This is one of the other reasons that gold is not a particularly good money. Deflation is hard on economies. Would you be happy if you bought your house for 1000 pieces of gold, but could only sell it for 500 pieces of gold when you retired?
Remember that that relatively fixed volume of gold MUST cover all the financial transactions, so if you will have 3% more per year then either you get a lot more gold, it moves hands ever faster (eventually needing speed of light gold…) or prices (grams of gold) drop to allow the same gold to cover more exchanges.
Now lets look just at the $US
Money is measured in M numbers. M0, M1, M2, M3, etc. It starts with just currency, adds “demand deposits” (stuff savings in the bank) and then grows through checking and credit cards and on. Folks caring can look up the specifics. I’ll quote two of them here. Realize the actual $ as gold needed will be more than M2…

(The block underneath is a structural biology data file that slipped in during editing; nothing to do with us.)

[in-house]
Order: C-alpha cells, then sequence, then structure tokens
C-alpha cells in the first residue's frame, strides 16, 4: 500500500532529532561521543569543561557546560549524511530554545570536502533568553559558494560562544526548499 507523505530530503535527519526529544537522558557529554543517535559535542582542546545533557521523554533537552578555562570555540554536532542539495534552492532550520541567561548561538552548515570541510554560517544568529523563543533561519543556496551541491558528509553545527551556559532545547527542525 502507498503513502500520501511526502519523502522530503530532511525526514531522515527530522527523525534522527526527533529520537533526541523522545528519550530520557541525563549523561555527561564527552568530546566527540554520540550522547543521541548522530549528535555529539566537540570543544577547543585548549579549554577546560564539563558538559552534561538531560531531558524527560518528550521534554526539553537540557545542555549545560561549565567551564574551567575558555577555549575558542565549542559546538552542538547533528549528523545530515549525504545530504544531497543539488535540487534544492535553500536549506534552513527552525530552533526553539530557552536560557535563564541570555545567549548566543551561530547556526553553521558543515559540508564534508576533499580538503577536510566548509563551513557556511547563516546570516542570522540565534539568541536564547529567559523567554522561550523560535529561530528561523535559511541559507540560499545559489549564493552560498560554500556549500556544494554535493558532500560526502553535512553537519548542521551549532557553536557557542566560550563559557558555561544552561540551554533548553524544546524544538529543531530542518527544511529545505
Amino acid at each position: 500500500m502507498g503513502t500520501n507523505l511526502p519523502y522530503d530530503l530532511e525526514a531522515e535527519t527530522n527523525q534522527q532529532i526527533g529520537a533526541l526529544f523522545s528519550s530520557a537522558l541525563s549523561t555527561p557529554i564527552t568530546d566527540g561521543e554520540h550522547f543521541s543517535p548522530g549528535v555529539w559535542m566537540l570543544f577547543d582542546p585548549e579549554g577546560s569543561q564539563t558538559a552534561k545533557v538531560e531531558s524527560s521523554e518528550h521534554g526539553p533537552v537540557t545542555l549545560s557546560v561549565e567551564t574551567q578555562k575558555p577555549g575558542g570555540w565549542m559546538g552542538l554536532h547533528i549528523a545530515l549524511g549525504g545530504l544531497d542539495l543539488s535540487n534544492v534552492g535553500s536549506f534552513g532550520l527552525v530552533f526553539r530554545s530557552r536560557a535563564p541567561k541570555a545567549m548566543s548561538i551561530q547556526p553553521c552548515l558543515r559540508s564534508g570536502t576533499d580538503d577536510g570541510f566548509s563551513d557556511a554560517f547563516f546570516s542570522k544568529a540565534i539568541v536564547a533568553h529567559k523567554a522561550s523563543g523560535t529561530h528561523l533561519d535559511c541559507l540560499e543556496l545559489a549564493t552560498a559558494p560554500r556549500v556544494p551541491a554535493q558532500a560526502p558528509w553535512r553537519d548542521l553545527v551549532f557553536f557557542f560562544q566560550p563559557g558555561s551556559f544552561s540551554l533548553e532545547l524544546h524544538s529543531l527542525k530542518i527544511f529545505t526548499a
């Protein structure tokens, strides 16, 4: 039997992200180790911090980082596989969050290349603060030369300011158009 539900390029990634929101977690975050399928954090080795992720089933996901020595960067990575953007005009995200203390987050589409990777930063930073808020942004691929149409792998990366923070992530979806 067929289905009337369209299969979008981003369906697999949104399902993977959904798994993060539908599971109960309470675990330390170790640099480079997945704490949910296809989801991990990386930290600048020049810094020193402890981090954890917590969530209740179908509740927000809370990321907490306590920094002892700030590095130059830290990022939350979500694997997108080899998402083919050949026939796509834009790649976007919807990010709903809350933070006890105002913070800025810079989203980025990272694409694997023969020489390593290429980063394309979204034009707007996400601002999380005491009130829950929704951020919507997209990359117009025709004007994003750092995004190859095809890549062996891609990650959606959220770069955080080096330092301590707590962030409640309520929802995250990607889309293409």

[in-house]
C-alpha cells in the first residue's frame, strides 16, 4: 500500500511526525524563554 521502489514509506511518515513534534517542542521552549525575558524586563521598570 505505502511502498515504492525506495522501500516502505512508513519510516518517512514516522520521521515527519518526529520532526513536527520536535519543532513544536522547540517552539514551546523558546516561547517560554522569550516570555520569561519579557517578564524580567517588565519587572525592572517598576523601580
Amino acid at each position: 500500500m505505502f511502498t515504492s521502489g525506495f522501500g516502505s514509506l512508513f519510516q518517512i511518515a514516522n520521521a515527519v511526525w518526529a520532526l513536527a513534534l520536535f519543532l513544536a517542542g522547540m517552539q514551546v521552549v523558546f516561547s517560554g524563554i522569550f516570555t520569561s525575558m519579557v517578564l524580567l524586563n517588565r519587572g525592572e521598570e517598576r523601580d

Money Supply M0 in the United States decreased to 3260366 USD Million in July from 3274900 USD Million in June of 2019. Money Supply M0 in the United States averaged 792167.09 USD Million from 1959 until 2019, reaching an all time high of 4075039 USD Million in August of 2014 and a record low of 48362 USD Million in March of 1961. more
So that’s about 3 Trillion to 4 Trillion.
Note this one is given in billions as it’s bigger…
Money Supply M2 in the United States increased to 14872.10 USD Billion in July from 14755.10 USD Billion in June of 2019. Money Supply M2 in the United States averaged 4121.70 USD Billion from 1959 until 2019, reaching an all time high of 14872.10 USD Billion in July of 2019 and a record low of 286.60 USD Billion in January of 1959
So that’s running about 15 Trillion.
Now “do the math”… A ton is about 29166 (repeating 6) troy ounces. Our 1.9 x 10^5 tons x 2.9166 x 10^4 troy ounces is 5.54 x 10^9 ounces. 15 x 10^12 / 5.54 x 10^9 = 2.7 x 10^3 or $2700/ounce IFF: